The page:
How Application Layer Attacks Impact Edge Architecture

2 months ago 3194

As we approach the two-year mark since the start of the COVID-19 pandemic, IT and security teams continue to grapple with massive changes it has wrought on enterprise networks. One of the biggest changes has been the need to support remote work, which initially was believed to be a temporary strategy necessary to keep businesses operational during the pandemic.

However, companies increasingly are realizing that remote work is here to stay. In fact, 87 percent of workers say they want to continue working remotely after the pandemic. And 42 percent of workers say they’ll look for jobs elsewhere if their current company doesn’t continue to offer long-term remote work options.

The need to support remote work and deal with other pandemic-related stresses has led many companies to embrace edge architecture, which enables processing and data storage to happen closer to the data source. Edge computing enables enterprises to increase network performance by reducing the need to send captured data from the network periphery back to a central system.

And there’s no question that enterprises want to glean the benefits of edge computing. In fact, more than half of all enterprises are expected to use edge computing for six or more use cases by the end of 2023. But as enterprises increasingly embrace the edge, cyberattackers are placing greater focus on it as well.

Although a great deal of attention has been focused on stopping distributed denial-of-service (DDoS) attacks at the edge, it’s also vitally important to focus on more granular application-layer DDoS. Application-layer DDoS attacks are primarily launched using discrete intelligent botnet nodes and target specific mechanisms to target application architecture and capacity. The result is that the attack renders the application incapable of delivering content to the user.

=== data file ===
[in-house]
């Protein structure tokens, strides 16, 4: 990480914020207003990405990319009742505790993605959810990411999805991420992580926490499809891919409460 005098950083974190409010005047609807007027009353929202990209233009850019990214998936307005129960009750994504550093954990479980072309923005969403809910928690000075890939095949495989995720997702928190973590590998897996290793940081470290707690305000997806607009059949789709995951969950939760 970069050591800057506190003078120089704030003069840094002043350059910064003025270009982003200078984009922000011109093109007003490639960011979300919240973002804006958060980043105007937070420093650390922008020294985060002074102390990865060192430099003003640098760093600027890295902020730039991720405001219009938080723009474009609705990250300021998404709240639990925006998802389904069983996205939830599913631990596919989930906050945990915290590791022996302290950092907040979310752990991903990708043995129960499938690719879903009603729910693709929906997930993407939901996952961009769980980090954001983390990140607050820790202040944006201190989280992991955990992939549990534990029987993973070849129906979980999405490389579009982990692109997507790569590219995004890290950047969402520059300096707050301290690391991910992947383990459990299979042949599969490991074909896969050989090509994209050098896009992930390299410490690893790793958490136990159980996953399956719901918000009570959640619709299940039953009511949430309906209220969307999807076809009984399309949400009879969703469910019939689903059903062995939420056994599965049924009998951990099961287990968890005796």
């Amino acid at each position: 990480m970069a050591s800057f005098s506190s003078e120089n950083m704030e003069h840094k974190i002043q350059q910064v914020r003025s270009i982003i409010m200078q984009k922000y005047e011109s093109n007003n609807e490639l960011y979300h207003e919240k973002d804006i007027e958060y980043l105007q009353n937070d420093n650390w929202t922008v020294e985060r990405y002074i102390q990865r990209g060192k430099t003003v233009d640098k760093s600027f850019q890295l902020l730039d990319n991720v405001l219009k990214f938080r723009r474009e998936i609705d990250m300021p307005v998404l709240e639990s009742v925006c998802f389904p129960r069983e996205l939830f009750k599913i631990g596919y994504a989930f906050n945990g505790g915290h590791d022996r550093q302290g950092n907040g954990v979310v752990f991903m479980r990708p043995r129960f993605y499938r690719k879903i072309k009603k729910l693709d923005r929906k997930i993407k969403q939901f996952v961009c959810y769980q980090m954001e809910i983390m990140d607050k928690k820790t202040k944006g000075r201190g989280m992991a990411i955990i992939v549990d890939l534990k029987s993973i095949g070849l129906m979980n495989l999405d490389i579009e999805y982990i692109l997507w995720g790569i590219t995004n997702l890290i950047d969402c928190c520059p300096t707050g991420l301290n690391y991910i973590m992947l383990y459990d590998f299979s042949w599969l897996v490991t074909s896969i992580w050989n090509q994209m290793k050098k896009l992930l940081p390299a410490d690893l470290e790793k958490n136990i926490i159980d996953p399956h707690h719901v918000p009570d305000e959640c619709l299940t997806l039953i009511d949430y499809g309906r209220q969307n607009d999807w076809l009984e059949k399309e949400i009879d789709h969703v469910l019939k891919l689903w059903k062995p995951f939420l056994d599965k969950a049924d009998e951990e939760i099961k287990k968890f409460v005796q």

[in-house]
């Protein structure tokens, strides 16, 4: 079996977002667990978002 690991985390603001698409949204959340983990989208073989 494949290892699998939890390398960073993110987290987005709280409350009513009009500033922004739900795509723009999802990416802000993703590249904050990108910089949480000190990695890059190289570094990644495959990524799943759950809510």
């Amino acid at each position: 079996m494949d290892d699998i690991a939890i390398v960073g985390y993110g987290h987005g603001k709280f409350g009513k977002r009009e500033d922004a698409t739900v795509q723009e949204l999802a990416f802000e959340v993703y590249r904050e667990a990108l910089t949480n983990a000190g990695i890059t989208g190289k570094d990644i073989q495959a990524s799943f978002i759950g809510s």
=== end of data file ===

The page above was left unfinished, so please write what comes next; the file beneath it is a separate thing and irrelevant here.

Three common application layer attacks illustrate their effectiveness:

  • Slowlorisis an application layer DDoS attack that uses partial HTTP requests to open connections between a single computer and a targeted web server. The goal is to keep those connections open for as long as possible to overwhelm and slow the target.
  • In aSlow Post DDoS attack, the attacker sends legitimate HTTP Post headers to a web server. In the headers, the sizes of the message body that will follow are correctly specified. However, the message body is sent at a painfully low speed—sometimes as slow as one byte every two minutes. Because the message is handled normally, the targeted server will do its best to follow specified protocol rules, resulting in the server subsequently slowing to a crawl.
  • TCP state exhaustion attacksattempt to consume the connection state tables that are present in many infrastructure components, including load balancers, firewalls, and application servers themselves. Even high-capacity devices capable of maintaining state on millions of connections can be taken down by these attacks.

These attacks are made more insidious by the fact that attackers use them to monitor the results of their efforts. When vulnerabilities are found, the attacker modifies the attack to overcome the network’s defenses. Successfully detecting and stopping application layer attacks requires intelligent DDoS attack protection at the network edge to maintain the availability of business-critical applications.

Staff writer

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